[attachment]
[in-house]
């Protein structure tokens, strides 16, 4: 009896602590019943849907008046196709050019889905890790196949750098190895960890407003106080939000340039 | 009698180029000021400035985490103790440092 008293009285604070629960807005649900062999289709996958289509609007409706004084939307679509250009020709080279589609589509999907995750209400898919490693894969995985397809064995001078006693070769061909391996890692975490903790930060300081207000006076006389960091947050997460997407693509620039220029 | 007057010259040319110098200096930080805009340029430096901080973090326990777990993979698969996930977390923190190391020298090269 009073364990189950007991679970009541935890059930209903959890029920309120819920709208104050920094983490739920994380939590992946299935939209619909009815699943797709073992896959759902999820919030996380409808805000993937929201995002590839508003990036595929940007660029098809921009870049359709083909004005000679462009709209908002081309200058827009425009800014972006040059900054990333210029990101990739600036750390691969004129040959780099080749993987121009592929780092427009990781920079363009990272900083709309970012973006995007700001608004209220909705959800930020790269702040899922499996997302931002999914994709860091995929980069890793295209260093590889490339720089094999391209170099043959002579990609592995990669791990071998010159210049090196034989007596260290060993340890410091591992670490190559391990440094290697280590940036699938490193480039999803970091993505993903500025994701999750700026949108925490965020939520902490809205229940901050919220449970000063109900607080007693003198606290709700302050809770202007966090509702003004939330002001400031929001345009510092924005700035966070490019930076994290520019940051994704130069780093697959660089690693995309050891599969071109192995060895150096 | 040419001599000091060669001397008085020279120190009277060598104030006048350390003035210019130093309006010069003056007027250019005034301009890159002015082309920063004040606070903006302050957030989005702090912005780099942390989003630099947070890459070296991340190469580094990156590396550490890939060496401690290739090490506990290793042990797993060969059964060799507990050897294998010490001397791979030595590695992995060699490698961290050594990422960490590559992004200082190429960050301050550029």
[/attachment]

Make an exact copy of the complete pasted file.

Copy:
[in-house]
């Protein structure tokens, strides 16, 4: 009896602590019943849907008046196709050019889905890790196949750098190895960890407003106080939000340039 | 009698180029000021400035985490103790440092 008293009285604070629960807005649900062999289709996958289509609007409706004084939307679509250009020709080279589609589509999907995750209400898919490693894969995985397809064995001078006693070769061909391996890692975490903790930060300081207000006076006389960091947050997460997407693509620039220029 | 007057010259040319110098200096930080805009340029430096901080973090326990777990993979698969996930977390923190190391020298090269 009073364990189950007991679970009541935890059930209903959890029920309120819920709208104050920094983490739920994380939590992946299935939209619909009815699943797709073992896959759902999820919030996380409808805000993937929201995002590839508003990036595929940007660029098809921009870049359709083909004005000679462009709209908002081309200058827009425009800014972006040059900054990333210029990101990739600036750390691969004129040959780099080749993987121009592929780092427009990781920079363009990272900083709309970012973006995007700001608004209220909705959800930020790269702040899922499996997302931002999914994709860091995929980069890793295209260093590889490339720089094999391209170099043959002579990609592995990669791990071998010159210049090196034989007596260290060993340890410091591992670490190559391990440094290697280590940036699938490193480039999803970091993505993903500025994701999750700026949108925490965020939520902490809205229940901050919220449970000063109900607080007693003198606290709700302050809770202007966090509702003004939330002001400031929001345009510092924005700035966070490019930076994290520019940051994704130069780093697959660089690693995309050891599969071109192995060895150096 | 040419001599000091060669001397008085020279120190009277060598104030006048350390003035210019130093309006010069003056007027250019005034301009890159002015082309920063004040606070903006302050957030989005702090912005780099942390989003630099947070890459070296991340190469580094990156590396550490890939060496401690290739090490506990290793042990797993060969059964060799507990050897294998010490001397791979030595590695992995060699490698961290050594990422960490590559992004200082190429960050301050550029």